Sundance Film Festival (search) veterans Naomi Watts (search), Laura Linney (search) and Patricia Clarkson are returning with new movies to the nation's top showcase for independent cinema.

Organizers on Monday announced 16 titles each in the festival's competitions for independent American dramas, U.S. documentaries and world-cinema dramatic features, plus 12 entries for world-cinema documentaries. The festival runs Jan. 20-30 in Park City, Utah.

"The quality of the competitions is as strong as we've ever seen," said festival Director Geoffrey Gilmore. "The range of different kinds of work coming through this year is going to be surprising to a lot of people."

Keanu Reeves headlines the cast list among the dramatic competition, playing a dentist in writer-director Mike Mills' "Thumbsucker," about a boy struggling to break an oral fixation for his thumb.

Watts, who co-starred in last year's dramatic entry "We Don't Live Here Anymore," stars in writer-director Scott Coffey's "Ellie Parker," a comic tale of a budding Hollywood actress.

Linney, star of past Sundance grand prize winner "You Can Count on Me," appears in writer-director Noah Baumbach's "The Squid and the Whale," a divorce drama set in 1980s Brooklyn. Jeff Daniels co-stars.

Clarkson, whose Sundance films have included "The Station Agent" and "Pieces of April," appears in writer-director Craig Lucas' "Dying Gaul," co-starring Peter Sarsgaard in the tale of a screenwriter in a three-way relationship with a movie executive and his wife.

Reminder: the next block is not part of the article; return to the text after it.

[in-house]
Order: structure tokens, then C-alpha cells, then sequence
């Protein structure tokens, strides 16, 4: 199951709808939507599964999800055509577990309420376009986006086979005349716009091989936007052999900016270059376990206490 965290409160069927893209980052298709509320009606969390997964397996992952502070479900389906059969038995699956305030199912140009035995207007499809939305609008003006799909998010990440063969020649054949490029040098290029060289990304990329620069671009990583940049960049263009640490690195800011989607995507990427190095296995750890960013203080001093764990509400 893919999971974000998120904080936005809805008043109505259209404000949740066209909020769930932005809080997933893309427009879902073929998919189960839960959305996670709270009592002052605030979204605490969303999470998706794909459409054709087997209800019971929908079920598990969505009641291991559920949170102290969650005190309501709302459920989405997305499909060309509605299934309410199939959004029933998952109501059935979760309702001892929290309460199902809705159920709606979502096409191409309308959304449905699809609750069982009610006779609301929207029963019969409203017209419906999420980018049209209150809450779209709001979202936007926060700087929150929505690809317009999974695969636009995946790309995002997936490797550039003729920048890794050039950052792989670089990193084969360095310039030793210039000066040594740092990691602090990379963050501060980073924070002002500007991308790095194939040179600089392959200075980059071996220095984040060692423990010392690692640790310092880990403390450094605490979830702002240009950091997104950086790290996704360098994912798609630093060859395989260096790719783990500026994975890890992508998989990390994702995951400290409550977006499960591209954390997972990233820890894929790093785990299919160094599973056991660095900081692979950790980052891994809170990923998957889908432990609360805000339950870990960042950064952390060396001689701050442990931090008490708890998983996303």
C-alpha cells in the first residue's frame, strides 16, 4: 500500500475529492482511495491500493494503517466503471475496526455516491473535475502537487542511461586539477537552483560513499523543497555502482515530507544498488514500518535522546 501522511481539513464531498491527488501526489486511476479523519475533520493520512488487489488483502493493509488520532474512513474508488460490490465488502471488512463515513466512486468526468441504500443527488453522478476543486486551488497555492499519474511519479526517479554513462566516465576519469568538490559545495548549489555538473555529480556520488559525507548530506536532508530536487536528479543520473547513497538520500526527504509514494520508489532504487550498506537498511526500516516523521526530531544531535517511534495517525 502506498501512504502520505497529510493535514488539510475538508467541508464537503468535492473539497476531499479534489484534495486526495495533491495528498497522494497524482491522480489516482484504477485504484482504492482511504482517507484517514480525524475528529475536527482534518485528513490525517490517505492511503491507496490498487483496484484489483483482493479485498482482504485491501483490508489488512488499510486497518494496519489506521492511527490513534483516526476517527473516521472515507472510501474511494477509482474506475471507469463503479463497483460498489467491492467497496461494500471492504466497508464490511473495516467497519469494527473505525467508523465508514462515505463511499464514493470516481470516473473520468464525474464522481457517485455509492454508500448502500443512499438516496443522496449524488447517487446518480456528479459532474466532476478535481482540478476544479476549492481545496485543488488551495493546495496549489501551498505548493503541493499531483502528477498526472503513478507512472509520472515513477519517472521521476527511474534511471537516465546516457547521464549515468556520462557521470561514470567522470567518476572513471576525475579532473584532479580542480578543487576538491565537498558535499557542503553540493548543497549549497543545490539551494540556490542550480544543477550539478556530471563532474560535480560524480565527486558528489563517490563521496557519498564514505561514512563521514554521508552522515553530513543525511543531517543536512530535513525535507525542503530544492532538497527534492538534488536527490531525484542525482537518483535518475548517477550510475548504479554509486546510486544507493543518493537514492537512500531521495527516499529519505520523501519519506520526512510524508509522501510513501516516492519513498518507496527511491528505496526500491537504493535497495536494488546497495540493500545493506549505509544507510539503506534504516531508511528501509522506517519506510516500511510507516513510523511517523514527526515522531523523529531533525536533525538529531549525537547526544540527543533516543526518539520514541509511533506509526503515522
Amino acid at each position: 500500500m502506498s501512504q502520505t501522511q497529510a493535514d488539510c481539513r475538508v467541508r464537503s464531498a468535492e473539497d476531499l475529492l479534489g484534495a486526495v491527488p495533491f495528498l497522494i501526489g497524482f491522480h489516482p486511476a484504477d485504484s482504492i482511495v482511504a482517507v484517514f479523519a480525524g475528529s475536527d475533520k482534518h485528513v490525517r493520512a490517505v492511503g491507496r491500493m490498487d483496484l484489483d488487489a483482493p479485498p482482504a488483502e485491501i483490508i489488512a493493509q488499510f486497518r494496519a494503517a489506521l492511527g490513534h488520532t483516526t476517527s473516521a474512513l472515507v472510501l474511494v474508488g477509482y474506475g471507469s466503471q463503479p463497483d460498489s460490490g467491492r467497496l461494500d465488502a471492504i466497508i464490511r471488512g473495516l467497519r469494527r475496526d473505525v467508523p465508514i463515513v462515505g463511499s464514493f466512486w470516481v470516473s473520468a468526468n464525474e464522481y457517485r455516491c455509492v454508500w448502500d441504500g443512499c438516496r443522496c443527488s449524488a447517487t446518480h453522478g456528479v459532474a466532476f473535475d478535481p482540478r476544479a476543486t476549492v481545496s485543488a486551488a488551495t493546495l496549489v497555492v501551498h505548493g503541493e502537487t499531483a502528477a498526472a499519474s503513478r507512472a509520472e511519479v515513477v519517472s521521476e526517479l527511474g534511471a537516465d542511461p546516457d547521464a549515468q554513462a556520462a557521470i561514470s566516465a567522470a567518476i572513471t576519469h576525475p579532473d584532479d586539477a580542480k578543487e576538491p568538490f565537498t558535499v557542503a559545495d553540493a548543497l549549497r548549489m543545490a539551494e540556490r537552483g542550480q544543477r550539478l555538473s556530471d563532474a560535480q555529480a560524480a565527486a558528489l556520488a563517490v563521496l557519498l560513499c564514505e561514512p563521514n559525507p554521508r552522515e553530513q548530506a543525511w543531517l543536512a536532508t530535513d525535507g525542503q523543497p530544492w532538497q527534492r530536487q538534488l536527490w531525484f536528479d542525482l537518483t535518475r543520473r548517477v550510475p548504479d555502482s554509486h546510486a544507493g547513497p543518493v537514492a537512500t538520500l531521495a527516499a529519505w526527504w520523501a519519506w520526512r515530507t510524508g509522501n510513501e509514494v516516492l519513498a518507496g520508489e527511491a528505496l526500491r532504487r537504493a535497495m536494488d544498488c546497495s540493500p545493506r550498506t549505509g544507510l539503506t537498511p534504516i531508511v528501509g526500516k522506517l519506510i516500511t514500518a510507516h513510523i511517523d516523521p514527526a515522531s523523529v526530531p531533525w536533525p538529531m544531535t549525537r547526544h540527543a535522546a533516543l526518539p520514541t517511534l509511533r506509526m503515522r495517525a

Also among dramatic contenders is "Lonesome Jim," directed by Steve Buscemi, about a 27-year-old man who moves back to his dysfunctional parents' home after failing to make it on his own. The film stars Casey Affleck and Liv Tyler.

The documentary competition includes "Why We Fight," a study of the forces behind the Iraqi war and American militarism from director Eugene Jarecki; "Enron: Rise and Fall," Alex Gibney's exploration of the corporate giant brought down by scandals; "Frozen Angels," an examination of scientific and social ramifications of human-reproduction research, from filmmakers Eric Black and Frauke Sandig; and Ellen Perry's "The Fall of Fujimori," a chronicle of the fallen Peruvian president.

New this time is Sundance's world-cinema dramatic competition, added to help foster U.S. interest in films from overseas.

Among those films are John Leguizamo in "Cronicas," about a Miami reporter tracking a serial killer in Ecuador; Peter Mullan and Brenda Blethyn in "On a Clear Day," following a man's attempt to swim the English Channel; and "Brothers," featuring Connie Nielsen in a story of a family coping with a husband's dispatch to war in Afghanistan.

World-cinema documentaries include Pirjo Honkasalo's "The 3 Rooms of Melancholia," which probes the conflict in Chechnya; Werner Herzog's "Grizzly Man," about bear activists Timothy Treadwell and Amie Huguenard, mauled to death by a grizzly in Alaska in 2003; and Sean McAllister's "The Liberace of Baghdad," about a famed Iraqi pianist holed up in a hotel while awaiting an American visa.

Other Sundance feature films, including celebrity-driven premieres and midnight flicks, will be announced Tuesday.